Story: Kidney Diseases on the Rise; what you need to know.


Kidney related diseases are on the increase now. In Ghana, the awareness is now being made to the public but the question is – how do you know whether you are at risk or have any kidney related disease?

What is the function of the kidneys?

The kidneys have a variety of important functions in the body. These include filtering the waste products from the blood as it circulates through capillaries within the kidneys, regulating blood pressure, maintaining steady levels of electrolytes (for example, calcium, phosphorous, sodium, potassium, and chloride), and contributing to the production of red blood cells.

Where are the kidneys located?

The kidneys are located on either side of the body underneath the diaphragm near the lower back. Each kidney is connected to the bladder in the pelvis by ureters (long tube-like structures) that drain the urine from the kidneys to the bladder. Urine stored in the bladder is excreted from the body through the urethra.

What is a kidney infection?

The main components of the urinary tract are kidneys, ureters, bladder, and urethra. Any part of the urinary system may become infected and this is generally referred to as urinary tract infection (UTI).

What are the causes of kidney infection?

Urine, similar to other fluids in the body, is normally sterile without significant bacterial infection. Therefore, the presence of bacteria in the urine is considered abnormal and may lead to urinary tract infection. Typically, bacteria gain access to the urinary system from outside through the urethra (the drainage tube for urine from the bladder). The bacteria may then ascend in the urinary system and cause kidney infections. Kidney infection (upper UTI) is typically more severe than lower UTI because bacteria may infect the blood stream (bacteremia) from the kidneys.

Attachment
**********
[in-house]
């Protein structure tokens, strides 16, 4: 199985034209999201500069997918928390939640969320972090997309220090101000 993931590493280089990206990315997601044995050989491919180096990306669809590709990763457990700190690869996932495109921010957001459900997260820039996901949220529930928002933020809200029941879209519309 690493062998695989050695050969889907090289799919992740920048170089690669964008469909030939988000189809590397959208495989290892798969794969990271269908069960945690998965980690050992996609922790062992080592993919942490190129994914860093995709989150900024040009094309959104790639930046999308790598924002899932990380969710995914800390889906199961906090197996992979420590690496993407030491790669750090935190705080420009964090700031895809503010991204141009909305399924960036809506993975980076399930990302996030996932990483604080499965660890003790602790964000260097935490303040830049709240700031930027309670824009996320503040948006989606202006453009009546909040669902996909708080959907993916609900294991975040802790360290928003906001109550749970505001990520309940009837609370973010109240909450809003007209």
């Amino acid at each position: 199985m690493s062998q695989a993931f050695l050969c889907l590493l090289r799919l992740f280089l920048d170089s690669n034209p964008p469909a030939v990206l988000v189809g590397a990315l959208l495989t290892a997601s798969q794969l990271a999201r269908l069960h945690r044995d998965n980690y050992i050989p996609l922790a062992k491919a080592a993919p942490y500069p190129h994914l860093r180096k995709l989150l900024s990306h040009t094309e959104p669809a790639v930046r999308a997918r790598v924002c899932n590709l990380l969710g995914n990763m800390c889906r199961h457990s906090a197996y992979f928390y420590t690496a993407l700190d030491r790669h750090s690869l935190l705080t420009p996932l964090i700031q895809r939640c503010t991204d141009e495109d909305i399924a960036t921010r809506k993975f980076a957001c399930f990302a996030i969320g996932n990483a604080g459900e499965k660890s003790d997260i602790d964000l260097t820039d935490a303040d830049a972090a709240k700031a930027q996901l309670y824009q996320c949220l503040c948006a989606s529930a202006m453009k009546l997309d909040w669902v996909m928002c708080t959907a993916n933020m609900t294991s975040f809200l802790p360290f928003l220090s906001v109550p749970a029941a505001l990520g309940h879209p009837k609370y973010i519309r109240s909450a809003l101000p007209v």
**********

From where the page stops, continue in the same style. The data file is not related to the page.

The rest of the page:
Bacteria may travel from the rectum or the vagina towards the urethra to gain entry into the urinary system. Other bacteria may enter from the skin. Women are more susceptible to urinary tract infections due to the shorter length of urethra.

What are risk factors for kidney and urinary tract infection?

There are many factors that may increase the chances for infection of kidney and urinary tract.

Sexual intercourse (in women) may increase the risk of urinary tract infection because of possible introduction of the bacteria around the urethra into the urinary system (a condition sometimes referred to as “honeymoon cystitis”).

Pregnancy may also increase the incidence of UTI and kidney infection in women, in fact, 2% to 8% of pregnant women may have urinary infections during their pregnancy. This may occur because of slower transit of urine in the ureters during pregnancy from the pressure applied by the uterus.

Urinary catheters (Foley catheters) also increase the risk of developing urinary and kidney infections. These catheters are used in settings where an individual may not be able to urinate due to paralysis, severe illness, bed bound state, incontinence of urine (inability to hold their urine), or bladder dysfunction. Urinary catheters simply provide a physical vehicle for the bacteria from outside to be directly transported into the bladder and the urinary system.

Kidney stones and other structural abnormalities of the urinary system may also cause kidney infection. Impaired draining and blockage of urine may cause bacteria to ascend to the kidney without being washed back down with the urine. Any obstruction to the flow of urine can serve as a focus of infection that can spread to other parts of the urinary tract.

In children, risk factors for kidney infection include female gender, uncircumcised, structural abnormalities of the urinary tract, and Caucasian race (four times higher than African American).

medicinenet

Advertisements

Please Leave a Comment(below) or Subscribe by Email (top right). Thanks!

Fill in your details below or click an icon to log in:

WordPress.com Logo

You are commenting using your WordPress.com account. Log Out / Change )

Twitter picture

You are commenting using your Twitter account. Log Out / Change )

Facebook photo

You are commenting using your Facebook account. Log Out / Change )

Google+ photo

You are commenting using your Google+ account. Log Out / Change )

Connecting to %s